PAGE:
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Florida Senate Approves “How to Get Away With Murder Bill”


The Florida state senate has voted to approve Senate Bill 128 (SB 128) regarding self-defense immunity cases. The bill aims to shift the burden of proof in self-defense cases, also known as “stand your ground” cases. SB 128 passed with a 23-15 vote, however, the bill has been met with harsh backlash as detractors of the legislation refer to it as the “how to get away with murder bill” or “shoot to kill” legislation.

About the SB 128

SB 128 is centered around current Florida legislation that grants defendants immunity from criminal prosecution if the person is “justified” in using force. Prior to SB 128, it was unclear whether this burden of proof fell on the prosecutors or defendant. In 2015 the Florida Supreme Court ruled that the defendant must produce a preponderance of evidence at the pretrial hearing to be granted immunity. However, SB 128 now places this burden of proof on the prosecution. This means the prosecution must now determine if a defendant is immune from criminal prosecution based on the claims of justifiable use of force. The defendant will be required to clearly detail the reasons they are immune and substantiate the basis behind their claims. However, to protect the defendant during the hearing’s prosecution proceedings the defendant will not need to be sworn or forced to admit the facts. Under SB 128 the state prosecutor must also prove their burden of proof beyond a reasonable doubt. What is interesting about this requirement is that this standard of proof is typically reserved for higher level proceedings.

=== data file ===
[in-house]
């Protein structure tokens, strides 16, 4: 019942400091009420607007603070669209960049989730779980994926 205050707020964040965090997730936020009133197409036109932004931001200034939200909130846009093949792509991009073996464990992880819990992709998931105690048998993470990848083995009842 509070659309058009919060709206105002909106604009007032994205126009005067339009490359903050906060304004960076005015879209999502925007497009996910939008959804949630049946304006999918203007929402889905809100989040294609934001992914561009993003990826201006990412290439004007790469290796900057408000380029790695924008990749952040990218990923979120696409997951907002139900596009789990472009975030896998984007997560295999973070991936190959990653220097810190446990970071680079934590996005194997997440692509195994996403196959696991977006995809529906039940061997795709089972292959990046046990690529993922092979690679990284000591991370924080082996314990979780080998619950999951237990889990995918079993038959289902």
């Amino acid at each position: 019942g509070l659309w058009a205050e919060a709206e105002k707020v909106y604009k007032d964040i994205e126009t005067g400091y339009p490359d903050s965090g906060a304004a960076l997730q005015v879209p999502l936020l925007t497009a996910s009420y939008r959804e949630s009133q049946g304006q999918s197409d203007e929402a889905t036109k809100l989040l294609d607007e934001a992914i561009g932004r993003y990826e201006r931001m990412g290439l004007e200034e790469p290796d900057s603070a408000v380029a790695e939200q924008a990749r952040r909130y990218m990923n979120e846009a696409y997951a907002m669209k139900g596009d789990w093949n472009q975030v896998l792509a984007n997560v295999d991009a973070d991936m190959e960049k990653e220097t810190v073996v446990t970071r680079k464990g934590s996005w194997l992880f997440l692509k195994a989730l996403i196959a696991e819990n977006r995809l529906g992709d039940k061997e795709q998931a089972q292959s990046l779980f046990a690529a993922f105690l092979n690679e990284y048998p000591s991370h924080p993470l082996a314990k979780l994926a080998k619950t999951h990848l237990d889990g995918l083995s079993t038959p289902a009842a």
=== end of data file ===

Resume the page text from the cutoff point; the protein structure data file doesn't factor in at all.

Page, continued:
Stand Your Ground Protections in Florida

Florida law operates under the premise that an individual is justified in their use of force if they believe they are in danger of severe bodily harm or death if they do not take defensive action. The individual must also have a reason to believe that forcible entry has occurred and the offender has entered the property to harm or remove the person. It should be noted that Florida law does not place an obligation on an individual to hide or retreat if someone is in danger. In many cases, once an individual unlawfully and forcefully enters a person’s residence or dwelling it is reasonably assumed that this individual intends to commit an act of violence, which justifies an individual’s use of force as a means of defense. Thus, if an individual uses force in self-defense, and they meet the criteria provided by Florida law, they will typically be immune from criminal prosecution.

It should also be noted that under Florida chapter 776, F.S. if it has been determined that an individual is immune for criminal prosecution, they are also immune from any civil action regarding the incident.

Do You Have Questions?

In the event that you are accused of a crime in a situation where you invoked your right to self-defense it is critical that you reach out to an experienced criminal defense lawyer. The opposition will do everything in their power to discredit your claims and pursue harsh punishments against you. Do not take this threat on your innocence lightly, contact the Baez Law Firm in Florida today to ensure you have experienced and aggressive counsel on your side as you fight for your freedom.


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